David: His hair was on fire?
Gary: Just for a minute.
David: I’m miserable too, if that helps.

It turned out that Carly, his girlfriend, had come to some conclusions regarding the relationship. After two years of dating David, at 32 years of age, she decided that David was either going to take steps involving a ring and a viable fetus, or she was going to find other options.

David: I wish she’d just forget to take the pill, and whoops. That’s the old-fashioned way.
Gary: You want that?
David: Well, if it happened, I’d be OK with it. That’s what I’m saying. I don’t want to sit around making big decisions about whether or not to move to Westchester.
Gary: [coughing] My girlfriend insists we hug all the time.
David: Just hug?
Gary: Yes.
David: That sounds horrible.
Gary: She’s in therapy.
David: [low whistle]

The room was filled with smoke and I was catching the hang of the cigar, puffing every few moments. We heard the sound of the front door opening, a pause, and then some loud, muffled words. Finally there was a knock at the door to David’s bedroom.

David yelled for the knocker to come in, and the door opened. But Charles didn’t enter the room. Instead he sniffed the smoke and covered his mouth, and said from the door, “Do either of you know why the sculpture in the living room is in pieces?”

Gary: I got home about two hours ago and saw that.
Charles: But neither of you have any idea how it happened?
Gary: It looked kind of top-heavy to me.
David: I think it was the little dolls. They’re kind of deceptive. There’s a lot of mass there.

Charles looked at me through narrowed eyes. I felt bad, for a moment—he thought of me as a friend, someone to talk to about his life as an instructor in Yogic Drumming, someone to whom he could complain about David. But here I was, in a room with the enemy, smoking a cigar. From the other room came a moan.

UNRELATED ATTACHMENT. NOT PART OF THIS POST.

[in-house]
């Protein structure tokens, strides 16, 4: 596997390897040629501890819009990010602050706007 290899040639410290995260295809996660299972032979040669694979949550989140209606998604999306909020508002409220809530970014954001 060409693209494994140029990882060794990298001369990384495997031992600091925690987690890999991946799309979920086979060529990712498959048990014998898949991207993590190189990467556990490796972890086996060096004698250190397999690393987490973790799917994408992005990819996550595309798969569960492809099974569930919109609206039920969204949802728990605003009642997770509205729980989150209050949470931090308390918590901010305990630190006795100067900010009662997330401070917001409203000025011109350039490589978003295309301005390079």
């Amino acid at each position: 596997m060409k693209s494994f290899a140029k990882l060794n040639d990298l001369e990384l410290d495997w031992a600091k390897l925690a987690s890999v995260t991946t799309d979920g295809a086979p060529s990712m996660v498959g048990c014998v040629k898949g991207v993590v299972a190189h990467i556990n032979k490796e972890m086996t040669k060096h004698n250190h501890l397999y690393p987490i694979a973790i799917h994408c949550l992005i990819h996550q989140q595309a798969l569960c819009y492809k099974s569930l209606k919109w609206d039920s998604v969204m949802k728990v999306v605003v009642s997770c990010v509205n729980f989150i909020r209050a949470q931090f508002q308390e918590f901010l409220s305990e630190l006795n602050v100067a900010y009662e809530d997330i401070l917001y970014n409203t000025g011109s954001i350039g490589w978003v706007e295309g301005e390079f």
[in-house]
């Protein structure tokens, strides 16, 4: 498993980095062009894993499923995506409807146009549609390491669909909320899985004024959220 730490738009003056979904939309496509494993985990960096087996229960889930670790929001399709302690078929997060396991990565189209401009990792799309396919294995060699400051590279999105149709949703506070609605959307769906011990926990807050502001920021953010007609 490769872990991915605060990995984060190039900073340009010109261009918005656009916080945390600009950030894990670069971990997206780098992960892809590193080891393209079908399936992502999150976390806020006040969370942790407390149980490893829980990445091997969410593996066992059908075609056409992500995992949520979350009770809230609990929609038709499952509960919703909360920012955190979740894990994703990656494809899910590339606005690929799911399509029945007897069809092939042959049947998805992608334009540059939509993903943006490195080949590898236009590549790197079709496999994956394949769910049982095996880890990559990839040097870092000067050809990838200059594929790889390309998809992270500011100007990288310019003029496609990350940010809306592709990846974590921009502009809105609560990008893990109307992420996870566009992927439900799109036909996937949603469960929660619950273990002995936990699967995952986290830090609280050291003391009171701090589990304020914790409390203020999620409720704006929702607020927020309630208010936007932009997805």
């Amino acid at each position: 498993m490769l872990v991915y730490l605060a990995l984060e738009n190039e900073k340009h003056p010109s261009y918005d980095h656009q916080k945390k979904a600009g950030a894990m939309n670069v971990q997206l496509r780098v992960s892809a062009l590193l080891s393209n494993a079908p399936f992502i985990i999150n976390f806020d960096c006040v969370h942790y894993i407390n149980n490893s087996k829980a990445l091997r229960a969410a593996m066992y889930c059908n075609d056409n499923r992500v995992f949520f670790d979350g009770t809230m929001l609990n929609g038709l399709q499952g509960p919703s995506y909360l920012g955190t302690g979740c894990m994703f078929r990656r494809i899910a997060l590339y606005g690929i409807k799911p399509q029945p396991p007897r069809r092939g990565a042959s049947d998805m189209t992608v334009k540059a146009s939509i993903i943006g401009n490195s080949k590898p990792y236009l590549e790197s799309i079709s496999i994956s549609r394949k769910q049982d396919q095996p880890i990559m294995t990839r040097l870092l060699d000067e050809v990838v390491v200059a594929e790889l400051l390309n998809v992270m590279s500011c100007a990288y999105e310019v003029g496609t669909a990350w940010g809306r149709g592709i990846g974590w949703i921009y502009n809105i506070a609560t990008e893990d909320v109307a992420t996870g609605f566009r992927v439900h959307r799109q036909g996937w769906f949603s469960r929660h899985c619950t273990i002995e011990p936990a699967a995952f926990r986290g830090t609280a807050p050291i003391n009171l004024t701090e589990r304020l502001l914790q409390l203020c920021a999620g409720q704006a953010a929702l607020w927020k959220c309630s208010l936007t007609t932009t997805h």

David and I wandered out behind Charles to find Patmavadi kneeling in the mess of her sculpture. She’d cut her hand on a raw piece of jutting iron. “You know, this is exactly like everything else,” she said to Charles. She sobbed. “I gave you this.”

“It just happened,” said Charles. “It was top-heavy.” He was quiet for a moment. “Maybe the dolls—”

“I can’t trust you—not at all,” she replied quietly.

David and I retreated to our rooms, leaving them to sort it out. A short while later, as I fell asleep, I heard the door close, and the noise of something heavy being dragged around the floor.

The next morning I woke up feeling like I’d swallowed hot tar, with a hangover from beer, a bad concert, depression, cigars, and hash. David had already left for work, and I thought I was alone until Charles emerged from his room. He’s usually up by five and out by six. His long hair, usually in a ponytail, or brushed down, was going in 50 directions at once. Some of it, I noticed, was gray.

“I’m sorry about last night,” he said. “It was quite a scene.”

“She seemed pretty upset,” I said.

“We’re going through a phase,” he said. I offered him a cup of my coffee, caffeine being his only vice, besides incense and pot. He sat down at the kitchen table. “I was on the phone until five this morning.”

“I know what that’s like,” I said.

“She puts her heart into those sculptures,” he said. “All those little dolls.

“What did they represent?”

He thought about that. “I can’t remember,” he said.

With his hair a mess, in a T-shirt instead of a billowing blouse-shirt, Charles was small and human, just another guy in Brooklyn. I wondered if I’d done the right thing to let David off the hook, to cover up the sculpture breakage for him. If Charles and Patmavadi split up, would I be partly responsible?

But I wasn’t going to sell David out, not after he’d produced cigars and beer and listened to me talk about Schizopolis.

Charles shuffled off back into his room to see what he could salvage of the day, and I headed off to work, with British Sea Power in my headphones. I was hoping I could go out to lunch with Para, tell her about all of these troubled men and their troubled relationships. Even with Schizopolis a mess, I had something stable with her, something that ran deeper than a broken sculpture.